Arkansas Governor Faces Pushback on COVID Vaccines, Calling Them “Bioweapons” and “Mind Control”
Asa Hutchinson, the governor of Arkansas, has encountered reaction from some of his state’s inhabitants over COVID-19 immunizations, with some individuals using unusual wording. In recent weeks, Hutchinson has been one of the most prominent Republican leaders to publicly shift his position on vaccines and call out the unvaccinated.
During an interview on CNN’s State of the Union on Sunday, Hutchinson discussed some of the often bizarre answers he has received from constituents during town hall meetings. These visits were designed to persuade Arkansas residents, particularly conservatives, to get vaccinated against COVID-19, a disease that the state is currently grappling with.
“Someone told me, ‘Don’t call it a vaccination, call it a bioweapon,’ when I went into these town hall meetings. They also discuss mind control,” Hutchinson explained. “Well, those are clearly incorrect. That has been corrected by other members of the community.”
Hutchinson blamed these odd reactions on the spread of “false information” and “myths” about the COVID-19 vaccination and vaccines in general, especially among right-wing communities.
In a video filmed at one of these town hall events, the governor received a nasty reaction for clarifying disinformation about COVID-19 immunizations. The statement in question was in reaction to a claim that the immunization could lead to infertility. Hutchinson debunks the idea with a gesture to Dr. Jennifer Dillaha, the Arkansas Department of Health’s medical director for vaccines, in a video published by Raw Story.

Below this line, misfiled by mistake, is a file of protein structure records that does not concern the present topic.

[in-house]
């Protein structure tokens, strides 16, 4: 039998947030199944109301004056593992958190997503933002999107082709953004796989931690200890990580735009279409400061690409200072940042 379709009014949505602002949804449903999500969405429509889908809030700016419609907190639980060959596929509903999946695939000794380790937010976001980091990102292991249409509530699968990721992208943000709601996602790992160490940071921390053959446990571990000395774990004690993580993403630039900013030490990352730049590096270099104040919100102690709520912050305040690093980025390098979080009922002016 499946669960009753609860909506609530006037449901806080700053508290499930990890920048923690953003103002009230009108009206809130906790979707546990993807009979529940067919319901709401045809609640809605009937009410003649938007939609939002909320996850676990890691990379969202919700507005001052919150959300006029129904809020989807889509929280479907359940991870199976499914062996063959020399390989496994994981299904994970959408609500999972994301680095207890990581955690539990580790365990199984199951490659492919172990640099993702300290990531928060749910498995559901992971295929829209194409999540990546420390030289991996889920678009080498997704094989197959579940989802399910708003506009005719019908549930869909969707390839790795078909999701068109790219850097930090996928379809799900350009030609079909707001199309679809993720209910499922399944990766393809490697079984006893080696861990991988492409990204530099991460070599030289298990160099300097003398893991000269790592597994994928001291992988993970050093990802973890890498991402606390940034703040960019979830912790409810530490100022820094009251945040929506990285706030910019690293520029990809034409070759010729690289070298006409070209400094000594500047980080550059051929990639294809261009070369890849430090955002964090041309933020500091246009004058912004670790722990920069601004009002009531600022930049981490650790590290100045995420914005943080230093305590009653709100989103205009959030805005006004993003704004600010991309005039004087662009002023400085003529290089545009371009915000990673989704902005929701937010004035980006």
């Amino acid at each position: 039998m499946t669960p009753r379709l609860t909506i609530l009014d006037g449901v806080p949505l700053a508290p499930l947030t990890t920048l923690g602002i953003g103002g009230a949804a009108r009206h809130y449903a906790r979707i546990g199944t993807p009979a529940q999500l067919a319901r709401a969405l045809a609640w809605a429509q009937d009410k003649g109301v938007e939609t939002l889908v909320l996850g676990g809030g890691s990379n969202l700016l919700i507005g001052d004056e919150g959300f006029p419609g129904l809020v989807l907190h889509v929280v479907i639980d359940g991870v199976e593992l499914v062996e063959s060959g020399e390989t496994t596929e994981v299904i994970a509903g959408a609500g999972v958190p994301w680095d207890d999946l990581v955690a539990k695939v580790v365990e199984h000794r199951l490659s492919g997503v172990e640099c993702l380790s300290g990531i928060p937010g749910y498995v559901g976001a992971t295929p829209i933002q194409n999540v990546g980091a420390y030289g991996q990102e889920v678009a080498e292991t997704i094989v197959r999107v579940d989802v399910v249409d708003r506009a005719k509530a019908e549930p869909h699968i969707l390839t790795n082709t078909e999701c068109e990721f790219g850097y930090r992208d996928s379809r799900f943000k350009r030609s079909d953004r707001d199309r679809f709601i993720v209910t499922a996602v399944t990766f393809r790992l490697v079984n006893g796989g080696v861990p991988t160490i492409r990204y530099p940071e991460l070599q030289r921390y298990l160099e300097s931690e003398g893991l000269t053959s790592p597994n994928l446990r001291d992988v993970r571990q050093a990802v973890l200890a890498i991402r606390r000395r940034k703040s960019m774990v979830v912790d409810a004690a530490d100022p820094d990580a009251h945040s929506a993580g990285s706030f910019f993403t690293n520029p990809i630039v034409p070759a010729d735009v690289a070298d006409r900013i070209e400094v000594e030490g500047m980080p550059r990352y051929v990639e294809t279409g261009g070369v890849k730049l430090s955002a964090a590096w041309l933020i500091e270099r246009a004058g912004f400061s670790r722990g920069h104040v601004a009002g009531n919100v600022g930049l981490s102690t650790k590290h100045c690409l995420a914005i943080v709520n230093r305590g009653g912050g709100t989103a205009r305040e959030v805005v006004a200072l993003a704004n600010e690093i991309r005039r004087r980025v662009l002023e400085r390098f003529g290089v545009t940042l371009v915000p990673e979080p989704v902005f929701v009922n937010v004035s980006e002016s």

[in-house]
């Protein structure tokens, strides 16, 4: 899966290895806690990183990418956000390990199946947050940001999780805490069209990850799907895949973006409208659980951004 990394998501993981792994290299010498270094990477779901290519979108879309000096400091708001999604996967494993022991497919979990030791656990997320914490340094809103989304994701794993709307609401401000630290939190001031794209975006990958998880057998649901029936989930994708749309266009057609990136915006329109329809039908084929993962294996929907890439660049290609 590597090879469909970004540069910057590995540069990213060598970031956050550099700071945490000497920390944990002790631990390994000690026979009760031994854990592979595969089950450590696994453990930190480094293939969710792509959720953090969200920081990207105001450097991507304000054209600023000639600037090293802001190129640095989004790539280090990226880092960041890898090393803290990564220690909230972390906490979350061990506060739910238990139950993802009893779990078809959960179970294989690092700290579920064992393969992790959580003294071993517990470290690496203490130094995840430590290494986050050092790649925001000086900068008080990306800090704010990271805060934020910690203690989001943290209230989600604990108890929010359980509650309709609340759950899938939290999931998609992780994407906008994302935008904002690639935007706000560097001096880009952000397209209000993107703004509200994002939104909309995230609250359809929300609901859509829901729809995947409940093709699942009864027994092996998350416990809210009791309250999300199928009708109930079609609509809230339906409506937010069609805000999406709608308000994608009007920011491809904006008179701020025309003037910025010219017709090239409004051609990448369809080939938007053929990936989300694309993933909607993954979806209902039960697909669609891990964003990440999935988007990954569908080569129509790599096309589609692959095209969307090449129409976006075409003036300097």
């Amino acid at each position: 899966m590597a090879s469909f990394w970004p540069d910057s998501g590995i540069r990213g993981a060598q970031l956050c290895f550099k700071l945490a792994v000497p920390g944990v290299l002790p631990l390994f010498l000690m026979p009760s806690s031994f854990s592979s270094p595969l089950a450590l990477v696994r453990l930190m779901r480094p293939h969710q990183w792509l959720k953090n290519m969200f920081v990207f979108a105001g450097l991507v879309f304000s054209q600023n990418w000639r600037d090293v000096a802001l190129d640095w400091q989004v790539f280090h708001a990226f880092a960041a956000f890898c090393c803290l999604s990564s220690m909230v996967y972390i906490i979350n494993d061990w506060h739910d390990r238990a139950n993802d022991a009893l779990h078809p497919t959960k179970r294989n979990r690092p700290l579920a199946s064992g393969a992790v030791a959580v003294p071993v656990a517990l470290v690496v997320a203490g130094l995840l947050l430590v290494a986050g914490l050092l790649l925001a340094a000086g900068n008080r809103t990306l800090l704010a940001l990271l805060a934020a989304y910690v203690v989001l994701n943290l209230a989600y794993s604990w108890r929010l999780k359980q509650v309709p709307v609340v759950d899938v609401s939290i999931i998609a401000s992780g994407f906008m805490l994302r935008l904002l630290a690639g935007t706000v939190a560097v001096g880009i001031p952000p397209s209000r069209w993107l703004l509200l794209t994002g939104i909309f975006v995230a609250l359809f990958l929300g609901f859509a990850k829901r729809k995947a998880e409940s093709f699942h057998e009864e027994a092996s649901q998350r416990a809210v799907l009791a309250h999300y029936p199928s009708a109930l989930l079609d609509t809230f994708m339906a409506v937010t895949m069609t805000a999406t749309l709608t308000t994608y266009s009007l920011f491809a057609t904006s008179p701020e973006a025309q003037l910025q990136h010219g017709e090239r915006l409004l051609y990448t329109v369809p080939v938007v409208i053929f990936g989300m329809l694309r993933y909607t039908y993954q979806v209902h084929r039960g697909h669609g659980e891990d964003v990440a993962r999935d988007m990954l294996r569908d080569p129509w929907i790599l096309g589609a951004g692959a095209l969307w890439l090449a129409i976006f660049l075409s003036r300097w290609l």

“At this time, there is no evidence of the COVID vaccine,” Dillaha is heard saying before being interrupted by audience members.
After Dillaha was cut off from the conference, one individual shouted, “This is crazy,” while another shouted, “Liar.” One audience member accused the administration of “covering [correct facts]up” when Dillaha was finally permitted to finish her testimony.
COVID-19 cases are on the rise in every state, but Arkansas has been impacted especially severely. Arkansas had the fifth-highest number of new cases in the preceding week, according to data from the Centers for Disease Control and Prevention (CDC). Arkansas and Florida are also the only states in which every county has been designated as having “high” rates of viral transmission in the community.
Other Republicans have done the same. This is a condensed version of the information.